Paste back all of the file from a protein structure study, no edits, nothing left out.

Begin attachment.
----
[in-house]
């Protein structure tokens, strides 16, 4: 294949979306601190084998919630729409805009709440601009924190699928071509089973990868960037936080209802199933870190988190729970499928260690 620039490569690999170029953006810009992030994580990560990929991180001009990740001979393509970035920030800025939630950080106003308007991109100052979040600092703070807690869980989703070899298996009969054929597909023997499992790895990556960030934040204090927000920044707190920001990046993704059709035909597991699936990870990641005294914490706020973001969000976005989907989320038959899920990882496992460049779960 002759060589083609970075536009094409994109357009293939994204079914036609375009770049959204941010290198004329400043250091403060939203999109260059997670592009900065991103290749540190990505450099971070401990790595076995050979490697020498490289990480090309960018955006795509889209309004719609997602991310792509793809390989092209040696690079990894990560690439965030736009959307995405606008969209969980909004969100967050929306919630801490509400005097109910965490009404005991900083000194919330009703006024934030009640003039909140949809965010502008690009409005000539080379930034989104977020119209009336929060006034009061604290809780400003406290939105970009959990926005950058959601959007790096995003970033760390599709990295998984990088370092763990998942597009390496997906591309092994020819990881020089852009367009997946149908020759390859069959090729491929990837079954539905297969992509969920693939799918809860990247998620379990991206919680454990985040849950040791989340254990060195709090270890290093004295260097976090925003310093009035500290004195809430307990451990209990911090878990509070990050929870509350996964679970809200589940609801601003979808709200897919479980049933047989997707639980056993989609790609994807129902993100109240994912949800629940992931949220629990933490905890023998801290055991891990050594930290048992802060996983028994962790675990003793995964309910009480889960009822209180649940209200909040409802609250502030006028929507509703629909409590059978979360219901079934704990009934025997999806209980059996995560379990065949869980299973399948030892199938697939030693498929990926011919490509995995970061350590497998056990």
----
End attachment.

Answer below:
[in-house]
């Protein structure tokens, strides 16, 4: 294949979306601190084998919630729409805009709440601009924190699928071509089973990868960037936080209802199933870190988190729970499928260690 620039490569690999170029953006810009992030994580990560990929991180001009990740001979393509970035920030800025939630950080106003308007991109100052979040600092703070807690869980989703070899298996009969054929597909023997499992790895990556960030934040204090927000920044707190920001990046993704059709035909597991699936990870990641005294914490706020973001969000976005989907989320038959899920990882496992460049779960 002759060589083609970075536009094409994109357009293939994204079914036609375009770049959204941010290198004329400043250091403060939203999109260059997670592009900065991103290749540190990505450099971070401990790595076995050979490697020498490289990480090309960018955006795509889209309004719609997602991310792509793809390989092209040696690079990894990560690439965030736009959307995405606008969209969980909004969100967050929306919630801490509400005097109910965490009404005991900083000194919330009703006024934030009640003039909140949809965010502008690009409005000539080379930034989104977020119209009336929060006034009061604290809780400003406290939105970009959990926005950058959601959007790096995003970033760390599709990295998984990088370092763990998942597009390496997906591309092994020819990881020089852009367009997946149908020759390859069959090729491929990837079954539905297969992509969920693939799918809860990247998620379990991206919680454990985040849950040791989340254990060195709090270890290093004295260097976090925003310093009035500290004195809430307990451990209990911090878990509070990050929870509350996964679970809200589940609801601003979808709200897919479980049933047989997707639980056993989609790609994807129902993100109240994912949800629940992931949220629990933490905890023998801290055991891990050594930290048992802060996983028994962790675990003793995964309910009480889960009822209180649940209200909040409802609250502030006028929507509703629909409590059978979360219901079934704990009934025997999806209980059996995560379990065949869980299973399948030892199938697939030693498929990926011919490509995995970061350590497998056990």